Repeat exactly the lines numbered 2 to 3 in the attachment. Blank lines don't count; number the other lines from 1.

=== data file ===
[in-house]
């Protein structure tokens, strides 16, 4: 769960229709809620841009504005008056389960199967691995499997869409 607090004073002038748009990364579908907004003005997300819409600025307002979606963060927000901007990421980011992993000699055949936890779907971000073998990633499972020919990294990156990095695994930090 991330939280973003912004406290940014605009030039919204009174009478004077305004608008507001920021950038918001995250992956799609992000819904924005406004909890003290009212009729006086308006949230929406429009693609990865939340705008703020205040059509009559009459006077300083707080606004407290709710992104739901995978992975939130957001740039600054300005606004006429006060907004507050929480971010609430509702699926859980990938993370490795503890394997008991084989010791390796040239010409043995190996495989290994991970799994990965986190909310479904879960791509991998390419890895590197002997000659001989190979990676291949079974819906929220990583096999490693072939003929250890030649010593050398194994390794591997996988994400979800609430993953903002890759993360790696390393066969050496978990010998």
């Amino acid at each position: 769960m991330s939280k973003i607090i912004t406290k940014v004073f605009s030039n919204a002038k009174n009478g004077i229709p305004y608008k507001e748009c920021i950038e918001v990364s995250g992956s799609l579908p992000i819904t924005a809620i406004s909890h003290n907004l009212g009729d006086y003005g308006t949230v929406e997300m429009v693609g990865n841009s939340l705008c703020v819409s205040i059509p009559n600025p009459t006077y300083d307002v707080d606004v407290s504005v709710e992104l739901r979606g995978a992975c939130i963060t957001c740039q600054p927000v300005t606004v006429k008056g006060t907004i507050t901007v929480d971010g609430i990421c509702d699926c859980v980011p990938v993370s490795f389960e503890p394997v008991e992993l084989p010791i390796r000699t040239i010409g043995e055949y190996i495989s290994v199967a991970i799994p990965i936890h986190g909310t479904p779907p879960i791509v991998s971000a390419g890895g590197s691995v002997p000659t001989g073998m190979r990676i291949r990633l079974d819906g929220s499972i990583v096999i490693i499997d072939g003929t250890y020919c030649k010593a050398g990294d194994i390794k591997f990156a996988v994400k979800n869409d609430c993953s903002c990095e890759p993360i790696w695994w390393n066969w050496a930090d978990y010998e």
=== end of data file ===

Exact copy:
């Protein structure tokens, strides 16, 4: 769960229709809620841009504005008056389960199967691995499997869409 607090004073002038748009990364579908907004003005997300819409600025307002979606963060927000901007990421980011992993000699055949936890779907971000073998990633499972020919990294990156990095695994930090 991330939280973003912004406290940014605009030039919204009174009478004077305004608008507001920021950038918001995250992956799609992000819904924005406004909890003290009212009729006086308006949230929406429009693609990865939340705008703020205040059509009559009459006077300083707080606004407290709710992104739901995978992975939130957001740039600054300005606004006429006060907004507050929480971010609430509702699926859980990938993370490795503890394997008991084989010791390796040239010409043995190996495989290994991970799994990965986190909310479904879960791509991998390419890895590197002997000659001989190979990676291949079974819906929220990583096999490693072939003929250890030649010593050398194994390794591997996988994400979800609430993953903002890759993360790696390393066969050496978990010998």
């Amino acid at each position: 769960m991330s939280k973003i607090i912004t406290k940014v004073f605009s030039n919204a002038k009174n009478g004077i229709p305004y608008k507001e748009c920021i950038e918001v990364s995250g992956s799609l579908p992000i819904t924005a809620i406004s909890h003290n907004l009212g009729d006086y003005g308006t949230v929406e997300m429009v693609g990865n841009s939340l705008c703020v819409s205040i059509p009559n600025p009459t006077y300083d307002v707080d606004v407290s504005v709710e992104l739901r979606g995978a992975c939130i963060t957001c740039q600054p927000v300005t606004v006429k008056g006060t907004i507050t901007v929480d971010g609430i990421c509702d699926c859980v980011p990938v993370s490795f389960e503890p394997v008991e992993l084989p010791i390796r000699t040239i010409g043995e055949y190996i495989s290994v199967a991970i799994p990965i936890h986190g909310t479904p779907p879960i791509v991998s971000a390419g890895g590197s691995v002997p000659t001989g073998m190979r990676i291949r990633l079974d819906g929220s499972i990583v096999i490693i499997d072939g003929t250890y020919c030649k010593a050398g990294d194994i390794k591997f990156a996988v994400k979800n869409d609430c993953s903002c990095e890759p993360i790696w695994w390393n066969w050496a930090d978990y010998e």